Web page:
Posted 9 months ago | by Ben Armstrong
The World is Moving Toward a Cashless Economy
With governments and industries preparing for the shift to digital cash, there are a lot of questions that need to be answered as people ponder the pros and cons of this new trend.
To learn more about Centralized Bank Digital Currencies and the advances in different countries toward its implementation and adoption, as well as its pros and cons, make sure to watch Bitboy’s last video.
Multiple Countries are Experiencing National Coin Shortages
A cashless society is imminent as users, merchants, and governments realize the benefits of going cashless, especially amid the COVID-19 pandemic
As more news about national change shortage and fears of touching money elevated emerge, governments around the world have started implementing laws and research pondering the implementation of a Centralized Bank Digital Currency (CBDA).
Snopes, a fact-checking site, states a lack of coins is being caused due to fewer coins being produced by the U.S. mint as well as members of the public not being able to visit the places where they typically deposit coins or exchange them for larger cash denominations.
This has caused retailers and supermarkets to issue limits on cash transactions or demand exact change like in the case of convenience stores such as 7-Eleven, Pilot, and Circle K.
The United States is Moving Toward a Digital Dollar
Earlier this year the Bank of International Settlements (BIS) reported that a digital cashless society was on the table back in January by compiling research from more than 50 Central Banks.
The poll undertaken by the BIS indicates that from those banks, “80% are engaging in some sort of work with developing digital fiat currencies, while 40% have progressed from conceptual research to experiments or proofs-of-concept; and another 10% have developed pilot projects.”
On June 30th, 2020, the U.S. Senate Banking Committee held a hearing on the future of the digital dollar, which indicates that the digitization of the U.S. currency is being taken seriously.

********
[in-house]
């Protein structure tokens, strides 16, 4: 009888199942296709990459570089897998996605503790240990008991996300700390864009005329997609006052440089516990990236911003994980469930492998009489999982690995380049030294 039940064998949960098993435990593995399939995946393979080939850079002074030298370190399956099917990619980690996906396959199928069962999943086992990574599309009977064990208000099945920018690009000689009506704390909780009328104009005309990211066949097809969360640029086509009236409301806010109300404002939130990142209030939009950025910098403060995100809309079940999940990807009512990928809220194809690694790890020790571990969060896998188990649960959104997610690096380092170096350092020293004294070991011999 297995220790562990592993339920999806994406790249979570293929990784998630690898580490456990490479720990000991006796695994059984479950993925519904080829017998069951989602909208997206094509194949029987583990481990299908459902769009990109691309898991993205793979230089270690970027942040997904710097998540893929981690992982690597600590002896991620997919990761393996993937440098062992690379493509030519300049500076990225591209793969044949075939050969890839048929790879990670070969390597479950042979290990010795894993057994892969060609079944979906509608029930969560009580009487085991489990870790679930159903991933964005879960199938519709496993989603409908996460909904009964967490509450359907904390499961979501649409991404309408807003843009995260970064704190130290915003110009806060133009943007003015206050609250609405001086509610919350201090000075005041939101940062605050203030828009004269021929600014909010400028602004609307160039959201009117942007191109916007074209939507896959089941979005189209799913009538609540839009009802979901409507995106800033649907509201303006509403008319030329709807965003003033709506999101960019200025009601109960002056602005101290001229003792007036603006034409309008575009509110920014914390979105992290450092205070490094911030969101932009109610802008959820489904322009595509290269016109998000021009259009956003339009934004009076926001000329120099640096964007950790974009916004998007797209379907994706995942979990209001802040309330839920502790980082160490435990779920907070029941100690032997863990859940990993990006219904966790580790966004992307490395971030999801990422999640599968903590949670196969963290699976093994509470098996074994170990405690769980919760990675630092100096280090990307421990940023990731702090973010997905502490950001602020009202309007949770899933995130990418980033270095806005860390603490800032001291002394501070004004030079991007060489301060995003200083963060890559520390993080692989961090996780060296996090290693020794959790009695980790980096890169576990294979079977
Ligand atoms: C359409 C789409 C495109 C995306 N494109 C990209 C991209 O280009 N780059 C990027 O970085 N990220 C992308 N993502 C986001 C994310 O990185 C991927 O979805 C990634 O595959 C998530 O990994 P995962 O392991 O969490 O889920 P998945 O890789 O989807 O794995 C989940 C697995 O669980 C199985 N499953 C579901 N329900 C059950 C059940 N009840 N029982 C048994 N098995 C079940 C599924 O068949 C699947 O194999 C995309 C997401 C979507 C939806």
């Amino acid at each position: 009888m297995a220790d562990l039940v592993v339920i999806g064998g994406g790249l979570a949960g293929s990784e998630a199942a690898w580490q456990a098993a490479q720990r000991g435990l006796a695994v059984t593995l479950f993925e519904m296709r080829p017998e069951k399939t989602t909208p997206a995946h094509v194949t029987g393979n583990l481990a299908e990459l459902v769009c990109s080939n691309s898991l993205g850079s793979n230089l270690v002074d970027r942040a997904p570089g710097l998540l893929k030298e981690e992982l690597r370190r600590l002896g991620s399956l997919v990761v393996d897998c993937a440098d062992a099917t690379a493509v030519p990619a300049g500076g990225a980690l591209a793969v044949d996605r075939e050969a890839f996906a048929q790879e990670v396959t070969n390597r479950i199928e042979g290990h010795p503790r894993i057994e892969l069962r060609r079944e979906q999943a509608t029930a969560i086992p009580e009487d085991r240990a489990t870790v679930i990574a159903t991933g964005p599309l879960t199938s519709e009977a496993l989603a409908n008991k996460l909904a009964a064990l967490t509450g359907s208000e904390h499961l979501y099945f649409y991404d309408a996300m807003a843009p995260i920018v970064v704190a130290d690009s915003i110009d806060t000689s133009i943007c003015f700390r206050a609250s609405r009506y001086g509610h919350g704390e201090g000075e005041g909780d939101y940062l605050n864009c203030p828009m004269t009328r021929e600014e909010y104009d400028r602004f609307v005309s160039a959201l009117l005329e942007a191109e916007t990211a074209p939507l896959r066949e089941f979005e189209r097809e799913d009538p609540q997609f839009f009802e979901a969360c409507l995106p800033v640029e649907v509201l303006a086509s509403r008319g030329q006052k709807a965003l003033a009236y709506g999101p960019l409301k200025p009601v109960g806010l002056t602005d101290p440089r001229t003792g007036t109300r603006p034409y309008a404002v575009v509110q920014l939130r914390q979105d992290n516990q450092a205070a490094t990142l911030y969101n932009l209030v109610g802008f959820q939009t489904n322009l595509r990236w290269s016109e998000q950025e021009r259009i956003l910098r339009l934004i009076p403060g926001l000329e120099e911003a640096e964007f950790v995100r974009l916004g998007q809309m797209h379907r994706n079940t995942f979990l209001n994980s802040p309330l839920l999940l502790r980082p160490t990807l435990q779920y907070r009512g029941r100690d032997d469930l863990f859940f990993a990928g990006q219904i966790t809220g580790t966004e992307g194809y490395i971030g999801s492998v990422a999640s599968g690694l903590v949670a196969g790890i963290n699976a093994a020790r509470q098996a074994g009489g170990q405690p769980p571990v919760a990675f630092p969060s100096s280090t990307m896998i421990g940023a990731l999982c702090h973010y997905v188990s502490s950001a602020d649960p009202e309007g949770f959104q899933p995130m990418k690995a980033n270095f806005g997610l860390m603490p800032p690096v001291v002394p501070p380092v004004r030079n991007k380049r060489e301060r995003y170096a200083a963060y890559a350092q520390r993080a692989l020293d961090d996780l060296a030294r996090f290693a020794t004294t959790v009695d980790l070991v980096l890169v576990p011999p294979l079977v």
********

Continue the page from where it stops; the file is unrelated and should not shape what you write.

Forbes reported some highlights from the hearing as follows:
- Senator Tom Cotton (R-Ark.) stated, “The U.S. needs a digital dollar...The U.S. dollar has to keep earning that place in the global payments system. It has to be better than bitcoin … it has to be better than a digital yuan.”
- Chairman Mike Crapo (R-Idaho) expressed concerns on regulator oversight for stable-coins.
- Charles Cascarilla of Paxos testified advocating for stable-coins, stating that they address the “antiquated plumbing” of our financial system as well as financial inclusion. “Blockchain-based stable-coins allow everyone access”.
- Nakita Cuttino, visiting assistant professor of law at Duke University, discussed the friction in the current payday cycle and the rising demand for costly advanced-payment apps which could be resolved with digital currencies.
- Former CFTC Chairman Chris Giancarlo and head of the Digital Dollar Project, emphasized the “social and national” benefits such as increased speed, lower costs, and issues of financial inclusion.
The United States is Not the Only One Moving toward Digital Money
With the United States setting trends for the rest of the world, which means a cashless society is right around the corner for everyone.
However, the United States is not the frontrunner in this apparent race, with China and the European Union are also in the process of developing their digital currencies.
Cryptocurrency is being leveraged by big government to introduce a digital version of fiat money like in the case of China, which recently rolled out a test of its digital Yuan with numerous restaurants and retail establishments including popular Western restaurant chains like Starbucks, McDonald’s, and Subway.
Although China hasn’t fully rolled out the system, the test run is taking place in at least four cities in China: Shenzhen, Suzhou, Chengdu, and Xi'an, according to China’s central bank which confirmed the test of its new digital Yuan officially.
Sweden has Been Going Cashless for Years
Sweden began the process of going cashless years ago by using financial exclusion, with buses and some other providers of basic and essential services no longer accepting cash.
More than half of the country's banks have stopped allowing customers to withdraw cash or pay in notes and coins over the counter, while shops and other merchants are permitted by law to refuse cash payments.
In 2018, in Sweden, an estimated 4,000 people even went as far as to insert microchips under their skin to have a singular way of accessing their homes, offices, gyms, and even train ticket payments.
Many other countries no longer accepting cash countries have followed suit, starting a bigger trend of an exodus of physical cash to a cashless society.
To learn more about the current state of CBDCs in the United States as well as what this could mean for society and the crypto world, make sure to watch the video if you haven’t already by clicking here or scrolling up.
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